Ben Shirley, Chief software architect at Cytognomix, will be presenting: Interpreting variants in complete gene and genome sequences with MutationForecaster® at 11:50 AM at the Toronto NGS Symposium (Ben Sadowski Auditorium, 18th Floor, Mt Sinai Hospital, University Ave.). Presentation schedule

October 6, 2015. Presentations at the 2015 International EPR Biodose meeting

Drs. Joan Knoll and Peter Rogan gave platform presentations about the underlying algorithms and application of the Automated Dicentric Chromosome Identifier and Radiation Dose Estimator: “Radiation dose estimation by automated chromosome biodosimetry”  and “Automated Discrimination of Dicentric and Monocentric Chromosomes by Machine Learning-based Image Processing” at the EPRBiodose meeting at Dartmouth College, organized by the International Association of […]

Sept. 18, 2015. Press release about chemotherapy resistance paper

Western University hopes to use artificial intelligence to improve breast cancer patient outcomes. (, other links at end of post) Western University researchers are working on a way to use artificial intelligence to predict a patient’s response to two common chemotherapy medications used to treat breast cancer – paclitaxel and gemcitabine. Peter Rogan, PhD, and […]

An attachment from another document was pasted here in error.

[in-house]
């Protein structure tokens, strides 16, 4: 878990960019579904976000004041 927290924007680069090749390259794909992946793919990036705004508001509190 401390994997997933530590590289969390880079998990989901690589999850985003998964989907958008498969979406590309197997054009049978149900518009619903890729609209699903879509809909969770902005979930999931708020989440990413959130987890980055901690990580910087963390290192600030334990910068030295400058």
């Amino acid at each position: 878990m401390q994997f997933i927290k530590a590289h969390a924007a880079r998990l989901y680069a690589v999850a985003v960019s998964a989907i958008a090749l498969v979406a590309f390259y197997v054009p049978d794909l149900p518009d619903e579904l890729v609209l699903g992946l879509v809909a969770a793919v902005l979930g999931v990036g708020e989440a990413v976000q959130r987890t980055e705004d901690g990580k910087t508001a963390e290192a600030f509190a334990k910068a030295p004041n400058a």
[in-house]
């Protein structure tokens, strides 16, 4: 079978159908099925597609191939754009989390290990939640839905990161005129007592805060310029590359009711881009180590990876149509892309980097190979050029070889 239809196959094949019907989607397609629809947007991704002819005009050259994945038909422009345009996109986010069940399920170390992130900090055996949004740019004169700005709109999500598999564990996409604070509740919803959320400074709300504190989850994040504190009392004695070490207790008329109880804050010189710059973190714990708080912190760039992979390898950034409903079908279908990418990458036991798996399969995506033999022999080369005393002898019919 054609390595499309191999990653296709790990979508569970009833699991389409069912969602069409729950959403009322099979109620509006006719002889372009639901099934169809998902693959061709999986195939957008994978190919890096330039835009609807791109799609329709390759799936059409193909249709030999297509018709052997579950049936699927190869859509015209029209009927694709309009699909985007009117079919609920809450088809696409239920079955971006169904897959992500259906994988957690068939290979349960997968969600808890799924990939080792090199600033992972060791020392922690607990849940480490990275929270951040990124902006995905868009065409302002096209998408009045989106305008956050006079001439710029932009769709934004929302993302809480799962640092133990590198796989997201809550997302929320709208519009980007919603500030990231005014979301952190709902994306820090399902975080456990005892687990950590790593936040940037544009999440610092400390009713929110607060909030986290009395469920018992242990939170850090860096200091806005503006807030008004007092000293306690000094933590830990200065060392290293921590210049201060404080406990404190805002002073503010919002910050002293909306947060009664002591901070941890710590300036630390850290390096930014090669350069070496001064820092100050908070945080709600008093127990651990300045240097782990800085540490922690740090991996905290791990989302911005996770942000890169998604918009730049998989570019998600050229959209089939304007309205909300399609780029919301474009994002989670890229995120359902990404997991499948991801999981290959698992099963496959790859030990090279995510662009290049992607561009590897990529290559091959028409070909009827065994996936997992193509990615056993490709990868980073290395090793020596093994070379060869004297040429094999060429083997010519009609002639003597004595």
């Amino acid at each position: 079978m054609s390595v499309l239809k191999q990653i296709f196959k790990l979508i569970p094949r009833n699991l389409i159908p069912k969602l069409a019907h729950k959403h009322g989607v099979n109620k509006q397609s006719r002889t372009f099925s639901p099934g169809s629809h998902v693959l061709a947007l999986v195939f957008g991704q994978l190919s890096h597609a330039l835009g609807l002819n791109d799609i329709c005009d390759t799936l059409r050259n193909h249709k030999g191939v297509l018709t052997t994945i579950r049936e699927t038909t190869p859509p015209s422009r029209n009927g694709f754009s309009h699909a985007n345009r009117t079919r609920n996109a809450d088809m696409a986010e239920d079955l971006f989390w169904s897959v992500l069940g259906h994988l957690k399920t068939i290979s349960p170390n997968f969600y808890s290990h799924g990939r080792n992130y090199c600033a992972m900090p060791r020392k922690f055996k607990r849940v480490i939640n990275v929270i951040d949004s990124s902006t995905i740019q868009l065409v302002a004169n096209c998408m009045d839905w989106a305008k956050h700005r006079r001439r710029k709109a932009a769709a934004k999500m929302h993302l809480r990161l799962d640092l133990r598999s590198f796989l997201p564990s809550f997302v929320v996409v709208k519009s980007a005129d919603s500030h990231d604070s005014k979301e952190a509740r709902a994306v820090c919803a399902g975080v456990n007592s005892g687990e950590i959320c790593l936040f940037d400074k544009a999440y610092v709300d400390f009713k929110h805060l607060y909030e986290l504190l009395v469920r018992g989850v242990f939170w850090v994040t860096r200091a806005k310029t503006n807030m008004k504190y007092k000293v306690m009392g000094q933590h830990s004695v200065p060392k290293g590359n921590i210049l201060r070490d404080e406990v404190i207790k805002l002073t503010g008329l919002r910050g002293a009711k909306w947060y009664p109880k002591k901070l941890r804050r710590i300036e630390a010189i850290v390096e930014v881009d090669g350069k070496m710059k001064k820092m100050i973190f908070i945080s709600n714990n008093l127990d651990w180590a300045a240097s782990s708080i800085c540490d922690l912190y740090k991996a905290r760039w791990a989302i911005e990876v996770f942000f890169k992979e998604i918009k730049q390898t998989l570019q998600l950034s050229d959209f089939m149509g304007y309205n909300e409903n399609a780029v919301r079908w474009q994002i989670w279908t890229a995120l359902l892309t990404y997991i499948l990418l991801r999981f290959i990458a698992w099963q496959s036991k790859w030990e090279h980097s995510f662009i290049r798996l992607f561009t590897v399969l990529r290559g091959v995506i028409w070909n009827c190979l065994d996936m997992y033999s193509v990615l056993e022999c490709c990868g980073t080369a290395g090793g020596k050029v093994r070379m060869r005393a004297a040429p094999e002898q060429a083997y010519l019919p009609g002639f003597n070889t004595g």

September 11, 2015. Final version of paclitaxel and gemcitabine chemotherapy signature paper now published

Genomic signatures for paclitaxel and gemcitabine resistance in breast cancer derived by machine learning Stephanie N. Dorman, Katherina Baranova, Joan H.M. Knoll, Brad L. Urquhart, Gabriella Mariani, Maria Luisa Carcangiu, Peter K. Rogan DOI: Download paper Received: July 20, 2015; Accepted: July 31, 2015; Published Online: August 21, 2015 Publication stage: In Press, Corrected Proof